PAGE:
Star Wars: Tarkin by James Luceno Review


StarWarsTarkinStar Wars: Tarkin
by James Luceno

Reviewed by Emma Harvey

Where to begin with this review?

This book was a total breath of fresh air for me, having been a fan of Star Wars since childhood (literally as long as I can remember) I feel we as fans have been given a bit of a short thrift lately. The universe has been badly mishandled with terrible choices, poor movies, atrocious TV shows and terrible video games. Granted a scant few of the games have been worth your time but there is literally nothing George Franchisacide-Lucas will not totally ruin with his incompetent misunderstanding of what makes the universe great.

So it may come as a surprise for me to tell you that this book is totally and completely amazing! Think about it for a minute… Jedi’s and Boba Fett… That’s basically all the universe expansions concentrate on nowadays.

This book totally breaks the mould by not only concentrating on someone from the Imperial side but is also massively overlooked in modern Star Wars culture.

Grand Moff Wilhuff Tarkin was originally portrayed by the late-great Peter Cushing in what was simply put, a masterful performance of mystique, confidence and above all total believability.

The book takes this character whom until now has only really been an inside fan favourite and overlooked by most and expands upon him, providing back story, character insight and even a view into his psyche. It is written in a confident and easy prose that at the same time as being accessible is complex and detailed enough to be a fitting part of a franchise people are becoming fiercely protective of.

I remember being excited about picking this book up but not expecting too much from it so as to not get my hopes up but James Luceno handles it brilliantly, he has obviously put a lot of work into characterising the character of Tarkin and everyone else involved, the characters are so well written (even ones already established in the cannon) that the book fits so seamlessly into the narrative that I would actually rate this a more enjoyable experience than watching Return of the Jedi.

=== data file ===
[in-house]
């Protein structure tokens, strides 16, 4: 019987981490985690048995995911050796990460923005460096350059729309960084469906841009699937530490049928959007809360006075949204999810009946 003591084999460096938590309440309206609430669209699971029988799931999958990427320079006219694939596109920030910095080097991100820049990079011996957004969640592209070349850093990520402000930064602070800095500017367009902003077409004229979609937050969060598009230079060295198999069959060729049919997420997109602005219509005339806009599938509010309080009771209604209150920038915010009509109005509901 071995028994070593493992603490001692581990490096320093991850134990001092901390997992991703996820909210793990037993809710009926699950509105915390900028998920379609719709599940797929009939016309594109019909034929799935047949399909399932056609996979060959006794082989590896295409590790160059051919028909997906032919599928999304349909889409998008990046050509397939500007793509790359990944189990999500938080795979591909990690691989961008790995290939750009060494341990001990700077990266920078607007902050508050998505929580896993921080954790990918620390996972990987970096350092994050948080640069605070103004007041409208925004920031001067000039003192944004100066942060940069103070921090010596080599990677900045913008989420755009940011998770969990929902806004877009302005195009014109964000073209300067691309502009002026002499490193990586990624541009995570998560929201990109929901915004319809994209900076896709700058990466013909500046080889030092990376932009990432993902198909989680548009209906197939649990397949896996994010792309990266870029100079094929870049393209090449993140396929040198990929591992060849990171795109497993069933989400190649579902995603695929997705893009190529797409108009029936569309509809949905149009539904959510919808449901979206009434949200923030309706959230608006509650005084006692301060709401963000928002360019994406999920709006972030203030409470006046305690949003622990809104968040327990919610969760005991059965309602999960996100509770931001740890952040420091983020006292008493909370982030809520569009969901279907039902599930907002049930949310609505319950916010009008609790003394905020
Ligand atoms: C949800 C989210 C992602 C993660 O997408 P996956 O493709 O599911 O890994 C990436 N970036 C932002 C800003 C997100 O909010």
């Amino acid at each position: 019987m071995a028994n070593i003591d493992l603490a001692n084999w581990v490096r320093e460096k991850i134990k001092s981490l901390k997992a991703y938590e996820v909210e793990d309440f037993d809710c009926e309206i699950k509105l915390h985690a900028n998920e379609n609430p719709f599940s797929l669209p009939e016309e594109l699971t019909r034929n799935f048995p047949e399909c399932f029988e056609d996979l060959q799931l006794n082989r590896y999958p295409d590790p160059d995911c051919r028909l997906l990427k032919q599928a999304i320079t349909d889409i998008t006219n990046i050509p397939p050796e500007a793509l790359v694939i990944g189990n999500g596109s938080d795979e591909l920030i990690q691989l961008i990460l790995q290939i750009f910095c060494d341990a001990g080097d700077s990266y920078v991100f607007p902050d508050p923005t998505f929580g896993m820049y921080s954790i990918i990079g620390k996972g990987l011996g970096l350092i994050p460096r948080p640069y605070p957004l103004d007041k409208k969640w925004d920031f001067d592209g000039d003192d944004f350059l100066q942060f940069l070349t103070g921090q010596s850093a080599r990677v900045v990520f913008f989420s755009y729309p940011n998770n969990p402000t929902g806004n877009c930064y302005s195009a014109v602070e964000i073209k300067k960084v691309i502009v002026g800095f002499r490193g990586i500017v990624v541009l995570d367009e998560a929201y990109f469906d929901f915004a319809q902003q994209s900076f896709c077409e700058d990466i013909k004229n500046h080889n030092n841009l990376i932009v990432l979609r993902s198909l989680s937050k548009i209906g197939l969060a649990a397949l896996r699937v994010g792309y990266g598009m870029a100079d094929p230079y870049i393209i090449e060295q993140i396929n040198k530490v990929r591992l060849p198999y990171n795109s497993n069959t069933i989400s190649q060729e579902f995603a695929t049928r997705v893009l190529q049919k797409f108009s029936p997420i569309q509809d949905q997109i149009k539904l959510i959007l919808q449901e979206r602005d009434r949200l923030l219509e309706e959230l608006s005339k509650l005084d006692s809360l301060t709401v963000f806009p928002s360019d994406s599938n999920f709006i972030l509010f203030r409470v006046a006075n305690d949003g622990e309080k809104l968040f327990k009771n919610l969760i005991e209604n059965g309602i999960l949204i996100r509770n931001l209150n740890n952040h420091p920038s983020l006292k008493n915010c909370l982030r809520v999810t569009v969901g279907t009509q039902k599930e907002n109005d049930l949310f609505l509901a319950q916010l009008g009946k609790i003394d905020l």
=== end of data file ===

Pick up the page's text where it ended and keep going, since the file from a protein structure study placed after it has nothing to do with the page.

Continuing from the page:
This journey will take you from an interesting back story to a career so filled with excellence he really – beautifully – depicts the (fan) beloved villain that is only one of two people in the known universe by the first film Episode IV A New Hope that is actually confident enough to actually command Lord Vader AND lead a space station so massive, so filled with destructive power that he is literally second only in power to the emperor himself, this book will take you by the hand and literally hurl you face first into an universe so deep you may become lost in it, gone are hours of supposed-to-be-working, hours of sleeping and even my attention span at a doctor’s appointment where I actually missed my name being called, it is only a good job I never had it with me in a traffic jam.

At time of reading there has been no lapse in prose, there have been no boring bogged down slogs through unbelievable dialogue, nothing at all in fact for me to say negatively about it, the chapters are perfectly sized if you are the “Chapter Reader” type and if you are not then you will simply be drawn in by the strength of the writing as the words tumble upon you like a waterfall.

My overwhelmingly positive response to this book may seem strange to some people but let me just say, normally I read high-fantasy, science fiction is something I save for the cinema, but my love for Peter Cushing’s wonderful performance made me devour this book almost cover to cover in a matter of days, I may even re-read it once I have finished.

My final statement on this review will hopefully shine out to anyone undecided on this issue; this book has the potential to revive the franchise… Seriously, it is written with such passion and almost pride that Luceno had the privilege of expanding on such a prestigious character that it may encourage others to actually take some quality control over the dross (I’m looking at you Star Wars Dance Off) that has dribbled out of its brain damaged mouth over the past two decades, if this work inspires even one (Knights of the Old Republic 3 please) project of similar strength then there is hope for Star Wars fans yet.

Don’t give up hope… And don’t dare miss this one!

Rating: 5/5 thumbs_up

RRP: £8.99 (paperback) / £19.99 (hardback)

available to buy from Random House here.


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